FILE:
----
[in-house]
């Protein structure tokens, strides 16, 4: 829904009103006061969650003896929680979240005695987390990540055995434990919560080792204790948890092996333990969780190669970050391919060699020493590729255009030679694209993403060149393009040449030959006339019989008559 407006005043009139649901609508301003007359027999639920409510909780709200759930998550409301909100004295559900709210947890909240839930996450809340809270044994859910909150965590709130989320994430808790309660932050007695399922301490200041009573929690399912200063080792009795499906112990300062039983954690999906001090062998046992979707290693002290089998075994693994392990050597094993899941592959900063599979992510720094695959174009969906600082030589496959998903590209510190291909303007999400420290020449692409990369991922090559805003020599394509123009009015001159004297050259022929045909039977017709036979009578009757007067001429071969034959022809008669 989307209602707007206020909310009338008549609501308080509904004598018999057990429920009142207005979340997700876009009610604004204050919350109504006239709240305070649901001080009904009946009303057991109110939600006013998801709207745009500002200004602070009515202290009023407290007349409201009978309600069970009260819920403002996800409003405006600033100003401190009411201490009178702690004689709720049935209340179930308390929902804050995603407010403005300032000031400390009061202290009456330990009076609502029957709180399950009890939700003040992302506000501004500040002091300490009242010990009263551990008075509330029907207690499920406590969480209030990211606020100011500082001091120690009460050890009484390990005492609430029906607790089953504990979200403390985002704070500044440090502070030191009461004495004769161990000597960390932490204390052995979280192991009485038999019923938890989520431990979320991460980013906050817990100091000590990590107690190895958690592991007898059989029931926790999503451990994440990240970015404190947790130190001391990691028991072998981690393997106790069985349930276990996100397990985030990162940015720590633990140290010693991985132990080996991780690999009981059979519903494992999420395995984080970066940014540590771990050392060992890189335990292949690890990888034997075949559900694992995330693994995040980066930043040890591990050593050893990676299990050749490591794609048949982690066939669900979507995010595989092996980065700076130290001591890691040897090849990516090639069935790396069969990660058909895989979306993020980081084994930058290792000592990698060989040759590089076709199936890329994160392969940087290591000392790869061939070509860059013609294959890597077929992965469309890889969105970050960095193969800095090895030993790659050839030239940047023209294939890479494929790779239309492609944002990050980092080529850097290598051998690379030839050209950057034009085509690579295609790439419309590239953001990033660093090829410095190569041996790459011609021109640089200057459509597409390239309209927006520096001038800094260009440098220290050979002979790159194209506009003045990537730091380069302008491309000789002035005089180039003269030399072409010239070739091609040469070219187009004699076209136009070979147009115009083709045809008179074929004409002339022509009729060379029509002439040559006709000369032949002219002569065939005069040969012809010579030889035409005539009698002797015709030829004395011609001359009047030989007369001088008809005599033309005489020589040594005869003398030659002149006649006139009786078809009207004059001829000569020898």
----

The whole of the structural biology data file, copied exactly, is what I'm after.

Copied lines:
[in-house]
């Protein structure tokens, strides 16, 4: 829904009103006061969650003896929680979240005695987390990540055995434990919560080792204790948890092996333990969780190669970050391919060699020493590729255009030679694209993403060149393009040449030959006339019989008559 407006005043009139649901609508301003007359027999639920409510909780709200759930998550409301909100004295559900709210947890909240839930996450809340809270044994859910909150965590709130989320994430808790309660932050007695399922301490200041009573929690399912200063080792009795499906112990300062039983954690999906001090062998046992979707290693002290089998075994693994392990050597094993899941592959900063599979992510720094695959174009969906600082030589496959998903590209510190291909303007999400420290020449692409990369991922090559805003020599394509123009009015001159004297050259022929045909039977017709036979009578009757007067001429071969034959022809008669 989307209602707007206020909310009338008549609501308080509904004598018999057990429920009142207005979340997700876009009610604004204050919350109504006239709240305070649901001080009904009946009303057991109110939600006013998801709207745009500002200004602070009515202290009023407290007349409201009978309600069970009260819920403002996800409003405006600033100003401190009411201490009178702690004689709720049935209340179930308390929902804050995603407010403005300032000031400390009061202290009456330990009076609502029957709180399950009890939700003040992302506000501004500040002091300490009242010990009263551990008075509330029907207690499920406590969480209030990211606020100011500082001091120690009460050890009484390990005492609430029906607790089953504990979200403390985002704070500044440090502070030191009461004495004769161990000597960390932490204390052995979280192991009485038999019923938890989520431990979320991460980013906050817990100091000590990590107690190895958690592991007898059989029931926790999503451990994440990240970015404190947790130190001391990691028991072998981690393997106790069985349930276990996100397990985030990162940015720590633990140290010693991985132990080996991780690999009981059979519903494992999420395995984080970066940014540590771990050392060992890189335990292949690890990888034997075949559900694992995330693994995040980066930043040890591990050593050893990676299990050749490591794609048949982690066939669900979507995010595989092996980065700076130290001591890691040897090849990516090639069935790396069969990660058909895989979306993020980081084994930058290792000592990698060989040759590089076709199936890329994160392969940087290591000392790869061939070509860059013609294959890597077929992965469309890889969105970050960095193969800095090895030993790659050839030239940047023209294939890479494929790779239309492609944002990050980092080529850097290598051998690379030839050209950057034009085509690579295609790439419309590239953001990033660093090829410095190569041996790459011609021109640089200057459509597409390239309209927006520096001038800094260009440098220290050979002979790159194209506009003045990537730091380069302008491309000789002035005089180039003269030399072409010239070739091609040469070219187009004699076209136009070979147009115009083709045809008179074929004409002339022509009729060379029509002439040559006709000369032949002219002569065939005069040969012809010579030889035409005539009698002797015709030829004395011609001359009047030989007369001088008809005599033309005489020589040594005869003398030659002149006649006139009786078809009207004059001829000569020898």